Nine of the remaining ten songs were written by Lelia, and here is where her greatest asset is revealed. "All I Do" starts the record with an uptempo romp that is so hook-laden that you could hear it a hundred times and not tire of it; this is not just supposition, when you go to her website you are greeted with this song every time. The acoustic and electric guitars combine with the bass and drums to propel the song while the organ and the vocal offer a slice of pure joy for all of three minutes and thirty-one seconds.

"That Boy" is a fully evolved pop song that perfectly captures the teenage dynamic of a relationship gone wrong. When the chorus kicks in with "but I'm standin' on the corner, really hopin' that 'cha don't, that 'cha don't see me oh baby, don't let me, don't let me, don't let me, no don't let me talk to that boy, I don't wanna talk to that boy, said even if I try, even if I choke up, still say no-no-no-no-no-no-no" the songwriting, the performance and the production combines to create a killer track that one could imagine Destiny's Child would love to record, and one that if released as a single would totally leave the entire realm of commercial pop music in the dust.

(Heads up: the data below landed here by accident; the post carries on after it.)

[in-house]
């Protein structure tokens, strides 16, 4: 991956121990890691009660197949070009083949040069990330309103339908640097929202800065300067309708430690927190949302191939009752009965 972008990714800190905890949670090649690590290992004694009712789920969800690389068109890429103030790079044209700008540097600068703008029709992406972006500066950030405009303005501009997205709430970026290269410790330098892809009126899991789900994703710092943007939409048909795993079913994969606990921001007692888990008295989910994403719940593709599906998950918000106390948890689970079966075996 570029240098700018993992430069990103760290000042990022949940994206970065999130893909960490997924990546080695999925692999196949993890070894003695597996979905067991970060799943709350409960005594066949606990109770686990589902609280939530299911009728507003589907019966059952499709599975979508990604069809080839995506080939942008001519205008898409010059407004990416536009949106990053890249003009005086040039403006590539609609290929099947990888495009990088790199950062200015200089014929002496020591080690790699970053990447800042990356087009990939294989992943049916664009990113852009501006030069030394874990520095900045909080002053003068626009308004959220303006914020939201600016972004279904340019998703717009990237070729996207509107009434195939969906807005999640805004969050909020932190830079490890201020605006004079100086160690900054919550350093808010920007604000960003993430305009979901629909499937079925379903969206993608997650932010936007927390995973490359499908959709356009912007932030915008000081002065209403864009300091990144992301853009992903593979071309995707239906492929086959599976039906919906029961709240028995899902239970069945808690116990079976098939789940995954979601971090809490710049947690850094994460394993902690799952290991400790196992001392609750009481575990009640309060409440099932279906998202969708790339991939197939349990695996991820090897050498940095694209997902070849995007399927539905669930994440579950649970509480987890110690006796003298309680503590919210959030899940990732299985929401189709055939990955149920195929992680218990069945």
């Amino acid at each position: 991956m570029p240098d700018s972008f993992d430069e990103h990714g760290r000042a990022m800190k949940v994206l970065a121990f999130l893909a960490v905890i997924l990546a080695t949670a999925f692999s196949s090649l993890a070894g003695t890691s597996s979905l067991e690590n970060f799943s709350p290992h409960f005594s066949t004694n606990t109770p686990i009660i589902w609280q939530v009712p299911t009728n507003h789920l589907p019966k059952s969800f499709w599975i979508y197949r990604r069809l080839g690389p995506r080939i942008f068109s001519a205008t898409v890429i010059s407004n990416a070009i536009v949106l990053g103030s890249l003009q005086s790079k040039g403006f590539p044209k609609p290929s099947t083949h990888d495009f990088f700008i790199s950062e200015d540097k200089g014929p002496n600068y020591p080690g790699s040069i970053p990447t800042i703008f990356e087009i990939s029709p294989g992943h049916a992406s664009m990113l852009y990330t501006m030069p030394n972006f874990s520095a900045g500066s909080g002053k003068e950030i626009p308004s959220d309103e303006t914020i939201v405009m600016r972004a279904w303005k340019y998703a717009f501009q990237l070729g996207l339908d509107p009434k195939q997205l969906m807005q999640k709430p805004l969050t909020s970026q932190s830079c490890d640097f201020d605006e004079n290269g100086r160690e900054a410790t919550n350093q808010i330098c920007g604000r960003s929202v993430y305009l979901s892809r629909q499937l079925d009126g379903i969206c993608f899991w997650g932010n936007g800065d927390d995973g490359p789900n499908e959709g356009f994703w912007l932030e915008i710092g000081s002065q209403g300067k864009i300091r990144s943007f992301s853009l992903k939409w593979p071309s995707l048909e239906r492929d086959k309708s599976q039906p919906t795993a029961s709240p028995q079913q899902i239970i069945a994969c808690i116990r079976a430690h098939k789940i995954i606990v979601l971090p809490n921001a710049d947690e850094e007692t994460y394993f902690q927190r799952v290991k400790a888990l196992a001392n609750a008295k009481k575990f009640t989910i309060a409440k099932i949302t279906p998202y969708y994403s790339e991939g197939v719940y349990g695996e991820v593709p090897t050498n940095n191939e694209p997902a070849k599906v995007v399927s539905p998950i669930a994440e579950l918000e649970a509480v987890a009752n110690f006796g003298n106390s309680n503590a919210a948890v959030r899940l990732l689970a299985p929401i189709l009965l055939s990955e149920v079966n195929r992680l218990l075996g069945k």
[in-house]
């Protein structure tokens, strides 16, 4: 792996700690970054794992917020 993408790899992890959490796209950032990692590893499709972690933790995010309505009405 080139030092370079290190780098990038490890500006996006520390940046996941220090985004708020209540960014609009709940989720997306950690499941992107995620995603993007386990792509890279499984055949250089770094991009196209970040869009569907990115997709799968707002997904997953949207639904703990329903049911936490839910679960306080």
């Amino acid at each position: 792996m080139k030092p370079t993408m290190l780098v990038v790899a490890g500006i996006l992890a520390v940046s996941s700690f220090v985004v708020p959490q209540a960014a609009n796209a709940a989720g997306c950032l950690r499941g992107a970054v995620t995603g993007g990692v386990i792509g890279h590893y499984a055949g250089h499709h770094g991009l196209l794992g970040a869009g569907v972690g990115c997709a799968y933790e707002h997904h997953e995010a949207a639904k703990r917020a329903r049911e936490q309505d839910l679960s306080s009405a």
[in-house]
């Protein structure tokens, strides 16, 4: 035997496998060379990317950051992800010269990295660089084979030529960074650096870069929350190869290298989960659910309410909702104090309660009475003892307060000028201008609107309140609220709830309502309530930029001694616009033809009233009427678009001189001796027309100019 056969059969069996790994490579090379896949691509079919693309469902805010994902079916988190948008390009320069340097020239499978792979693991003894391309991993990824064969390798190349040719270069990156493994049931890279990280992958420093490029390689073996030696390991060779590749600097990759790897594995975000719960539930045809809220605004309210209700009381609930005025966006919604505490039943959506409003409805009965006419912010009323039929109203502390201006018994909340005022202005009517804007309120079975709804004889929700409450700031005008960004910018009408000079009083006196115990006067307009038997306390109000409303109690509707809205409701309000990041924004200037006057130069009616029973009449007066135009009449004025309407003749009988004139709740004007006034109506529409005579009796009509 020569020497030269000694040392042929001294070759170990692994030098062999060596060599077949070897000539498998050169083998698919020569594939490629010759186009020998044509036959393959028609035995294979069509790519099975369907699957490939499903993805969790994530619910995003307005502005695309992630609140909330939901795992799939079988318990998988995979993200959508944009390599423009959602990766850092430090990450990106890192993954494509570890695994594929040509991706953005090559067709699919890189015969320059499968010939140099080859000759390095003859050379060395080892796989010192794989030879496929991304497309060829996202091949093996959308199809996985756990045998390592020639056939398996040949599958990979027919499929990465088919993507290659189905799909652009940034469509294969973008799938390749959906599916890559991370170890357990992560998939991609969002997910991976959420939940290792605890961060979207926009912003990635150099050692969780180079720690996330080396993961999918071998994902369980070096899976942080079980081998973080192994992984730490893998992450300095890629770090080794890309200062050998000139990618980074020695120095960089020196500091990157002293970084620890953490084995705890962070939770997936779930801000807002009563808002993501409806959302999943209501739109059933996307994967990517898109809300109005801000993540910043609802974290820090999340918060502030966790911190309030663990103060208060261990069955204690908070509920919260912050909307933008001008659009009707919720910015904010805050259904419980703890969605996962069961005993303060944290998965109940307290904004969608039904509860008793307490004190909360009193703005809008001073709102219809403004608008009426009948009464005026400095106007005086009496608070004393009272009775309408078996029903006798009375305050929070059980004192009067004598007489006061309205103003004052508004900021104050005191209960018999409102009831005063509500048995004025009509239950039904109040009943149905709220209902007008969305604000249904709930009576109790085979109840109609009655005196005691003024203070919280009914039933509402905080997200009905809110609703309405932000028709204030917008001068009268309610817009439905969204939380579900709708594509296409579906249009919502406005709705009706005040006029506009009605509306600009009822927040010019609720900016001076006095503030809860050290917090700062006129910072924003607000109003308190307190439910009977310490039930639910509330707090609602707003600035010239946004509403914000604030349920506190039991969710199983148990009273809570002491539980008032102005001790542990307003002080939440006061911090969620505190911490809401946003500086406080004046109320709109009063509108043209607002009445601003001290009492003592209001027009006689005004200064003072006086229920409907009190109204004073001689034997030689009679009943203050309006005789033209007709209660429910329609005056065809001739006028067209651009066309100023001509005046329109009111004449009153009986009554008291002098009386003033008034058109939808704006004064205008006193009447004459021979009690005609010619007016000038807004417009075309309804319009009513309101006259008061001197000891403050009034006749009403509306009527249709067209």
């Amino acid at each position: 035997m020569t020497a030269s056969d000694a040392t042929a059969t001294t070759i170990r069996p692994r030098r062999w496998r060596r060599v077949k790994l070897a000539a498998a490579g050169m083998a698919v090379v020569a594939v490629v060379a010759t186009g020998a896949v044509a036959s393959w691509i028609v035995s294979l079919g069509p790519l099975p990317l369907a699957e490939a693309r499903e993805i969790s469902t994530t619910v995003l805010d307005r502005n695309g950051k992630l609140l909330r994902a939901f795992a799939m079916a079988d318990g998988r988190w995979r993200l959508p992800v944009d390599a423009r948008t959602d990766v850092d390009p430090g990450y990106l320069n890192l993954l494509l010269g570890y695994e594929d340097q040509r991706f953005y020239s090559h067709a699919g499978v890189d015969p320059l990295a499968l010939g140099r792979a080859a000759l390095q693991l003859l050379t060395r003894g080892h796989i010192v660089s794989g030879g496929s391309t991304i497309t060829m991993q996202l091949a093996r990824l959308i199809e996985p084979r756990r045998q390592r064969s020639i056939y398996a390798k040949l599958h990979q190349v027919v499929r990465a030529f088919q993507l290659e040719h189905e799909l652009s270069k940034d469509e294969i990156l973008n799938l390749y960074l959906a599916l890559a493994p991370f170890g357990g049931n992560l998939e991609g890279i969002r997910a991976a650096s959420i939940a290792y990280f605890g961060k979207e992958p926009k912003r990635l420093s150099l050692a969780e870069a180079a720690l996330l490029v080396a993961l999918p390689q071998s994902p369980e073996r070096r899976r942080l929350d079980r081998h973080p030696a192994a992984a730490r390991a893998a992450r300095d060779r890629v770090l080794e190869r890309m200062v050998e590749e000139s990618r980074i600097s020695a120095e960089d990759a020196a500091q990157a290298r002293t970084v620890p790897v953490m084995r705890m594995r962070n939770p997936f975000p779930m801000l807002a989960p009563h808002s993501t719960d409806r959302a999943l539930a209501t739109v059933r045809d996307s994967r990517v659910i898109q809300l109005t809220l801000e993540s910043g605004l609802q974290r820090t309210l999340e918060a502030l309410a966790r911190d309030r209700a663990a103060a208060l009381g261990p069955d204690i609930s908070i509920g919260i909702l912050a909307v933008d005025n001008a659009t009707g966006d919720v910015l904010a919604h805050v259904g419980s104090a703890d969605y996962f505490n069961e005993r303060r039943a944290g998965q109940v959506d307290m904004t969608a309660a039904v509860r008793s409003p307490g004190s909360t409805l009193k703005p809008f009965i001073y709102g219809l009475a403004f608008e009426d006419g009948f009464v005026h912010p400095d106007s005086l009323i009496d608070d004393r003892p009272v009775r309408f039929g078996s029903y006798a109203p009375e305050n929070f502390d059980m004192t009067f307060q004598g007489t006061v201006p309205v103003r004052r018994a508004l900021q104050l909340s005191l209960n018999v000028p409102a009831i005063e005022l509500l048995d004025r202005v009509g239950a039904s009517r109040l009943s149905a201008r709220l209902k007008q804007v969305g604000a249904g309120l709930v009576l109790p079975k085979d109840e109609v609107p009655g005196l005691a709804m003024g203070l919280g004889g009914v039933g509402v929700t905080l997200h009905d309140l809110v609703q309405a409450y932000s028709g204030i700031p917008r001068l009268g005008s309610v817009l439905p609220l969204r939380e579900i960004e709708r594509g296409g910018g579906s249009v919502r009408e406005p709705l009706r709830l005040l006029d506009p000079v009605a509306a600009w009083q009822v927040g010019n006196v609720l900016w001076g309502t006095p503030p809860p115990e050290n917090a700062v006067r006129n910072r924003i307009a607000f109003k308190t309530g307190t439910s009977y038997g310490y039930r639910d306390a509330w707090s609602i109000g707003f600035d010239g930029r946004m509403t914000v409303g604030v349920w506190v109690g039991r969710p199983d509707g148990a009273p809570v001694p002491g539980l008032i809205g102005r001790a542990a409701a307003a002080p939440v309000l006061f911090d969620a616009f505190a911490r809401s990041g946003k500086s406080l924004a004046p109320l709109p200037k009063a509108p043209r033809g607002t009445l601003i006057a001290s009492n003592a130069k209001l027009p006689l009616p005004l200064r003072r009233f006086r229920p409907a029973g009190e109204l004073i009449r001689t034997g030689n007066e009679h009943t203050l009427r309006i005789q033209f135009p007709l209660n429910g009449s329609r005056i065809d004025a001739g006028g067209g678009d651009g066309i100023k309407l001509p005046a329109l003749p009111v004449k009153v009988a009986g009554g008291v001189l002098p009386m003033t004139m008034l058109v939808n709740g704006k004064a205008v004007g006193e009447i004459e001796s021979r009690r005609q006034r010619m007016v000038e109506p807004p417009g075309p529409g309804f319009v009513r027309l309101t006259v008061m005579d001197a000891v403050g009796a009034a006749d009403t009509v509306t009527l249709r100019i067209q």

As if that weren't enough, "That Boy Remix" shows up as track six, taking an already great tune and improving it further with a rap by Kuf Knotz that turns the song into a dialogue between the singer and Knotz as the subject boy. When Lelia sings "I'm standin' on the corner, really hopin' that 'cha don't, that 'cha don't see me" Knotz answers back "I'm lookin' right at you" and "I see you." The song takes off from there with such a creative and well written rap, so perfectly enmeshed with the song that it can't help but open the minds of those who think they don't like rap. This tune adorned Lelia's MySpace page for a good long time and is another one that sounds better and better even after hundreds of plays.